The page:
One afternoon we hit the beach a short drive away, another we walked around the property harvesting jelly and coconut, lime, and apples. Sweetest jelly water of my life so far, and such a joy to chase them down as they rolled down the hill.
My weekend was worth the money, and the energy I put in to the farm work as a work exchanger. As a middle-class, North American white person coming to Jamaica, I understand that I have easier access to funds when I return to Canada than most Jamaicans, so I was happy to pay the $25 USD a night, with food included and everything it’s an amazing deal. The economic struggle against exploitation and inequity is real in Jamaica, it’s real worldwide, so I feel it is necessary to contribute financially, in this case to a project that is at the cutting edge of the kind of change we all will need to implement in our own lives to maintain sustainable life for humans on this planet moving forward. When I eat fruits now I think to save the seeds, because seeds are life, they are currency, and we need to grow our own food to eat and stop poisoning the earth– we are just poisoning ourselves.
It was on my last night that I snuck in on a film screening at a permaculture workshop happening at the school and learned about dead zones in the ocean that are a direct long-term result of chemical farming, creating an excess of nitrogen in various ecosystems around the world. With these monoculture, chemically supported farming technologies we are killing the ocean, which is where we all come from– the original womb, if you will. This visit inspired me to grow my own herb garden and pay a lot more attention to where I am getting my food from. When in Kingston, the organic market is the place to go.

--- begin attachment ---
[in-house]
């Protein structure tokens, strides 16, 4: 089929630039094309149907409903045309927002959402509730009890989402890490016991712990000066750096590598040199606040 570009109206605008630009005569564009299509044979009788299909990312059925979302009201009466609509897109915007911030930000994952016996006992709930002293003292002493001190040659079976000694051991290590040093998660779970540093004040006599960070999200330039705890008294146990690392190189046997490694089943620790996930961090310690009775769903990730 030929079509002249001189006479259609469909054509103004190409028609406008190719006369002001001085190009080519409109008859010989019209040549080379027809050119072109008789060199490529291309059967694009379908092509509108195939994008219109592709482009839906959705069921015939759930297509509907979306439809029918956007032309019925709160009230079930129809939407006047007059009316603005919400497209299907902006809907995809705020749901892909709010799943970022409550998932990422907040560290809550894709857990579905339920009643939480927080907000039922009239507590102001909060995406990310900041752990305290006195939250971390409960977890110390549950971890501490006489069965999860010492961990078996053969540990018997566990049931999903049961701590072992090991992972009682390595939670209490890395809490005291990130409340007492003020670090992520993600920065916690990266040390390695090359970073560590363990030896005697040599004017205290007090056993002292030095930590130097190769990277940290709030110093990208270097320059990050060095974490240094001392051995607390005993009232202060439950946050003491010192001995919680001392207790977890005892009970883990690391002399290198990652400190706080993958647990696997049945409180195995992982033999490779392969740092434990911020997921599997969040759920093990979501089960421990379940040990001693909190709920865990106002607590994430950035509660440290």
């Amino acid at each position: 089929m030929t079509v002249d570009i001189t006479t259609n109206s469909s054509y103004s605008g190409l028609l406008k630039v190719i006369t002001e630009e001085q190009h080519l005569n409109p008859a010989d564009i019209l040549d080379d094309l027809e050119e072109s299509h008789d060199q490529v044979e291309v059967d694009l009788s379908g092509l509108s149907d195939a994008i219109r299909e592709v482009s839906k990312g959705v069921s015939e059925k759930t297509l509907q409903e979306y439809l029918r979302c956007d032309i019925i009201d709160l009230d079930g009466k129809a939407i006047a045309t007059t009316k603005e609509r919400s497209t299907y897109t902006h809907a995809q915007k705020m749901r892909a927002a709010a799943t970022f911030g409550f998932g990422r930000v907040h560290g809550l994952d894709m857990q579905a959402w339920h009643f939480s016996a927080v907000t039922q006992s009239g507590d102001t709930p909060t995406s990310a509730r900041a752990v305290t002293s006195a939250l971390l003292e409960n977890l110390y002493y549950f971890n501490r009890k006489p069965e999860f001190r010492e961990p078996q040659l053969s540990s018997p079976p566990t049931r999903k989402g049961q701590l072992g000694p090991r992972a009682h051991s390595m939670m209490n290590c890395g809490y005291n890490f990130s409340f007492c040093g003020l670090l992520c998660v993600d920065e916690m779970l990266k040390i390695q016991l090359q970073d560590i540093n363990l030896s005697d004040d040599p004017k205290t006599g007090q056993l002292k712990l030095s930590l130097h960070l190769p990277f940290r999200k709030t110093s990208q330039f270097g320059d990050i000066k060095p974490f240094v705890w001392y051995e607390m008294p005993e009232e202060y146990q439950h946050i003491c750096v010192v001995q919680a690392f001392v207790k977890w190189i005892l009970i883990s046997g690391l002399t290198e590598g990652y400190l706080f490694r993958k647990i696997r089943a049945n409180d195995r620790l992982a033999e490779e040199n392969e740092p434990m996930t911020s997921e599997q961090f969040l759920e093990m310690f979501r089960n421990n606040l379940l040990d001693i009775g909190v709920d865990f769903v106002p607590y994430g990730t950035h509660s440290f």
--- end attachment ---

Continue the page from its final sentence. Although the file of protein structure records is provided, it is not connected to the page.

We’re all “just” human and it is profoundly inspiring to see some people taking a risk to live the way the people at Source Farms are doing. It was cool to see that it’s really not experiences as that hard for them, as in, the work feels like joy and it’s not extremely grueling at all times. The bonds of the community are strong like family, and that counts for a lot in a world where most people living in apartment buildings might never meet their neighbors.
Thanks Source for the experience, wishing you all the best in your growth and evolution, and I hope to come back one day soon
JUNE 5 2016
Source Farm Nature School students are back at work measuring and learning about distance while planting organically the superfood Moringa. The semester has started with studying birds. The drought has limited the amount of planting that could occur durning the summer months. Now that there has been some rain and it will soon enter the rainy season, the class is excited again about being on the farm. One of the students stated his favorite day of bird watching was the day it rained and they got to get wet. These kids have experienced climbing a Moringa Tree adjacent to their school so they understand plant growth and why its important to measure how far apart to plant seedlings that will grow into trees as large as the ones they climb. While they worked in the hot sun they discussed how the trees will give shade to the plants as well as shade to them while they are at the farm. The students had a productive class consisting of; compost sifting, bird perch making, planting and transcribing steps of planting Neem seeds, planting pear (avocado)seeds, measuring distance, transplanting greens and Moringa seedlings, and watering, and ended their class with just picked coconut water and jelly.